- There also needs to be a solution for the long and unnecessary walks that occur after the 5th, 6th and 7th holes. This will require the 6th hole and likely the 7th holes to be completely rerouted. However, this will bring back a much better flow and continuity in the walk. Having a long walk while not ideal is also not unheard of on great course. Think of the walks at Barnbougle and Fryer's Head. However, these long walks have something very much in common, both are along the ocean and both are leading to great holes. The 6th and 7th holes at Noordwijkse are disaster holes that add little to the course and render the long walks far less than ideal.
- The routing of the course requires constant walks back and up on top of small dunes to reach the back tees and this helps make stroke play rounds and competition rounds last up to 5-6 hours for the best players. Sure great exercise with all this walking back and up however, so is a treadmill. The club is now working hard at removing the trees which are uncharacteristic of the land and also pine trees that come from Spain or Cyprus or some other warm land. For the course to reach it's full potential all these trees will need to be removed to unveil the wonderful natural dunes landscape that finds itself in the forested holes (4-7).
- The 12th hole could well also stand to be removed with a renovation, unless the wind is up this hole for a drop shot par 3 provides very little interest. This could however be changed with a new green and surrounding area.
- 14 is another hole that from an architectural perspective could be far better.
- Finally the 18th hole provides yet another dilemma requiring the player to walk the length of a par 3 back to the tee box which resides by the 15th hole when played from the back tees.
All in all the good news is that it will not be hard to make huge improvements to this course while at the same time giving this wonderful links land the course it deserves. Watch this space in years to come, as there are significant movements in the right direction. I for one am keeping my fingers crossed.
When I’m coaching the youth football team, I tend to judge my own son more harshly than the other kids.
I guess it’s because I care about his game more than the others and because I always feel he can offer more.
While there’s always better and always room for improvement guess I should try harder to focus on those qualities he does bring - and remind myself that he is in the first team after all!
I and my friends play Noordwijkse most years on our annual golfing trip to the Netherlands and love the course just the way it is! The holes routed through the trees are a beautiful contrast to the stunning dunes on the rest of the course. I sincerely and respectfully hope your dreams do not come to pass. Reading this review leaves me wondering how a course with "so many faults" makes into Europe's top 20. Looking forward to playing there again this summer and enjoying the warm friendly hospitality and a cool lager in the clubhouse.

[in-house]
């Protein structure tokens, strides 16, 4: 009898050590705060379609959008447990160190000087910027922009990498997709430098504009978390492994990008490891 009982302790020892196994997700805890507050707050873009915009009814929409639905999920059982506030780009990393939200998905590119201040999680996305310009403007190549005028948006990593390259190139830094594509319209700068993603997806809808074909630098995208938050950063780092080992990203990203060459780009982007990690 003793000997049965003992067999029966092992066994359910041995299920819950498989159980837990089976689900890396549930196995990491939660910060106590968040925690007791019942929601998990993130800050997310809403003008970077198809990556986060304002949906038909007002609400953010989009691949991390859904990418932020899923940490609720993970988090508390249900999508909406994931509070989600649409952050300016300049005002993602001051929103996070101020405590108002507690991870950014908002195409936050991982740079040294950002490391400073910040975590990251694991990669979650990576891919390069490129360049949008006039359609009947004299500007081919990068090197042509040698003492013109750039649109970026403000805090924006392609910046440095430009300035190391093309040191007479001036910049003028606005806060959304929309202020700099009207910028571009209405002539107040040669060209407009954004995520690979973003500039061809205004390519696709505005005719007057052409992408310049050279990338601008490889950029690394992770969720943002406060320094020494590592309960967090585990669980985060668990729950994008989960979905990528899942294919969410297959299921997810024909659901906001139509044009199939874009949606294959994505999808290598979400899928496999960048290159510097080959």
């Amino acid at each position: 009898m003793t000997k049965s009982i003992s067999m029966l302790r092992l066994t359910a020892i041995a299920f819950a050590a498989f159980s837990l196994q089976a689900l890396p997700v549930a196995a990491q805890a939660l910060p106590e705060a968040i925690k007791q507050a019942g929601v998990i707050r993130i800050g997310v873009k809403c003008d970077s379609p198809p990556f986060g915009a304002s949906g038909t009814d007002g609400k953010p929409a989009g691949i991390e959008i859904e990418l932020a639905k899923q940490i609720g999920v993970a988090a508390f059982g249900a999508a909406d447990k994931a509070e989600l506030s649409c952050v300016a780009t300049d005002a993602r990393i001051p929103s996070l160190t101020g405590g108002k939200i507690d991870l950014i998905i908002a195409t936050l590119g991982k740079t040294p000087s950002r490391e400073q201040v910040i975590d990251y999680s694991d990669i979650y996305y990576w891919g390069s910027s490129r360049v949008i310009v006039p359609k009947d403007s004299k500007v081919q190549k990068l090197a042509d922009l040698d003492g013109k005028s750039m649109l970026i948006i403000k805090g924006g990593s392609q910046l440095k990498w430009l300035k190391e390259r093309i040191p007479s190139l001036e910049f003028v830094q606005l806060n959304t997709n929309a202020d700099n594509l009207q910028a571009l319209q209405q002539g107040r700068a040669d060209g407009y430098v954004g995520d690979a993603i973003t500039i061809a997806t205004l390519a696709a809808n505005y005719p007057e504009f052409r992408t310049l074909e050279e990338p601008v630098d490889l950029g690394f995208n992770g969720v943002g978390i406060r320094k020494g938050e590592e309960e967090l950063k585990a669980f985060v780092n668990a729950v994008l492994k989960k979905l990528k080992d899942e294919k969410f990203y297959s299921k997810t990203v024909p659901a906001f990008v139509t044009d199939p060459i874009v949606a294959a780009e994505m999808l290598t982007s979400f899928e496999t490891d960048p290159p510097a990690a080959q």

Reg, thanks for your response. Happy you and your friends enjoy playing the Noordwijkse. There are many people that love the course as the setting is wonderful for golf in general. If we can agree that great architecture makes the best use of the land available as an initial premise then you and others can start to understand my comments in the right perspective. First of all, I've played well over 1000 rounds at the course so know it fairly well and I've had the pleasure to walk the course with some of the world's best architects and learn from their comments. Noordwijkse is situated on the best linksland of continental Europe, that alone is enough to put it into the Continental European Top 20. Golf in Continental Europe for the record is relatively very weak in comparison to our neighbors across the stream in the UK. All the best courses not surprisingly were designed by the great Golden Age architects from the UK. Colt, Simpson, and Alison, take them out of the picture and there would not arguably be a course worth visiting for architectural significance in Continental Europe (in my opinion). That doesn't mean there wouldn't be courses with nice views where you could have a good game and a cold lager. Most people only care about that. Noordwijkse is an example of a course set on an A+ property with a very poor design that results in perhaps a B overall grade which when seen on a global scale is indeed great. As a member, I'm hoping for an A+ course on an A+ property that is incredibly fun and challenging for all our members. Ask any competent architect and they will give you a similar answer. Right now, as good as it is, as hospitable as the members are and as cold as the lager is, the course is a missed opportunity in relation to what it could and should be.